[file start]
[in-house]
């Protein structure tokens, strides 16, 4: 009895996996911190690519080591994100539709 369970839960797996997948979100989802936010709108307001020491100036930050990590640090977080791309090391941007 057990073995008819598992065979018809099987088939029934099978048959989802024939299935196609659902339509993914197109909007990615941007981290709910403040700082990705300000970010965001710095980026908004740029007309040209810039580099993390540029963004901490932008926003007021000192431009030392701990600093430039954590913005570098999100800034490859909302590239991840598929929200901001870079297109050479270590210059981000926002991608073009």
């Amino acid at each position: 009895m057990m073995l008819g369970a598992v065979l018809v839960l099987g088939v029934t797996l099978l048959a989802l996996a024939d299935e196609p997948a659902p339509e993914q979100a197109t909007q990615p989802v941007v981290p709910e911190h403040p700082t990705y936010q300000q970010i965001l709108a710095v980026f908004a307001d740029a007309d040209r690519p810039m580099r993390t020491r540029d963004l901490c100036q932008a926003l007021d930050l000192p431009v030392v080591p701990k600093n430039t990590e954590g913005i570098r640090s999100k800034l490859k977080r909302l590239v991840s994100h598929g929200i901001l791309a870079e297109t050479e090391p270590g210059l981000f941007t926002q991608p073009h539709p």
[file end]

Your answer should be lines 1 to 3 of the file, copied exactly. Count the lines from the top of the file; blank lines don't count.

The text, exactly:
[in-house]
């Protein structure tokens, strides 16, 4: 009895996996911190690519080591994100539709 369970839960797996997948979100989802936010709108307001020491100036930050990590640090977080791309090391941007 057990073995008819598992065979018809099987088939029934099978048959989802024939299935196609659902339509993914197109909007990615941007981290709910403040700082990705300000970010965001710095980026908004740029007309040209810039580099993390540029963004901490932008926003007021000192431009030392701990600093430039954590913005570098999100800034490859909302590239991840598929929200901001870079297109050479270590210059981000926002991608073009």
């Amino acid at each position: 009895m057990m073995l008819g369970a598992v065979l018809v839960l099987g088939v029934t797996l099978l048959a989802l996996a024939d299935e196609p997948a659902p339509e993914q979100a197109t909007q990615p989802v941007v981290p709910e911190h403040p700082t990705y936010q300000q970010i965001l709108a710095v980026f908004a307001d740029a007309d040209r690519p810039m580099r993390t020491r540029d963004l901490c100036q932008a926003l007021d930050l000192p431009v030392v080591p701990k600093n430039t990590e954590g913005i570098r640090s999100k800034l490859k977080r909302l590239v991840s994100h598929g929200i901001l791309a870079e297109t050479e090391p270590g210059l981000f941007t926002q991608p073009h539709p």